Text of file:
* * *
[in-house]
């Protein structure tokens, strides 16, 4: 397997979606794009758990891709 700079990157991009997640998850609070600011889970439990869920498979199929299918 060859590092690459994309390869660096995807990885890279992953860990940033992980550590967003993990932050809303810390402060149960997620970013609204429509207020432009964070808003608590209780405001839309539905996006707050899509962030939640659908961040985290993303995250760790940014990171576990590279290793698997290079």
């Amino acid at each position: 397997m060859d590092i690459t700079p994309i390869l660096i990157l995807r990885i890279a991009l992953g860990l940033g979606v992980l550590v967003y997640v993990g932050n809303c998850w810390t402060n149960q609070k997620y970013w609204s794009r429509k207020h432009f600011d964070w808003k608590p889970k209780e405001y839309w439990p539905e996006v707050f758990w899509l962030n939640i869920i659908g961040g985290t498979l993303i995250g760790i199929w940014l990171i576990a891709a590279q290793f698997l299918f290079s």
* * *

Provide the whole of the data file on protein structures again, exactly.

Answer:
[in-house]
């Protein structure tokens, strides 16, 4: 397997979606794009758990891709 700079990157991009997640998850609070600011889970439990869920498979199929299918 060859590092690459994309390869660096995807990885890279992953860990940033992980550590967003993990932050809303810390402060149960997620970013609204429509207020432009964070808003608590209780405001839309539905996006707050899509962030939640659908961040985290993303995250760790940014990171576990590279290793698997290079």
């Amino acid at each position: 397997m060859d590092i690459t700079p994309i390869l660096i990157l995807r990885i890279a991009l992953g860990l940033g979606v992980l550590v967003y997640v993990g932050n809303c998850w810390t402060n149960q609070k997620y970013w609204s794009r429509k207020h432009f600011d964070w808003k608590p889970k209780e405001y839309w439990p539905e996006v707050f758990w899509l962030n939640i869920i659908g961040g985290t498979l993303i995250g760790i199929w940014l990171i576990a891709a590279q290793f698997l299918f290079s």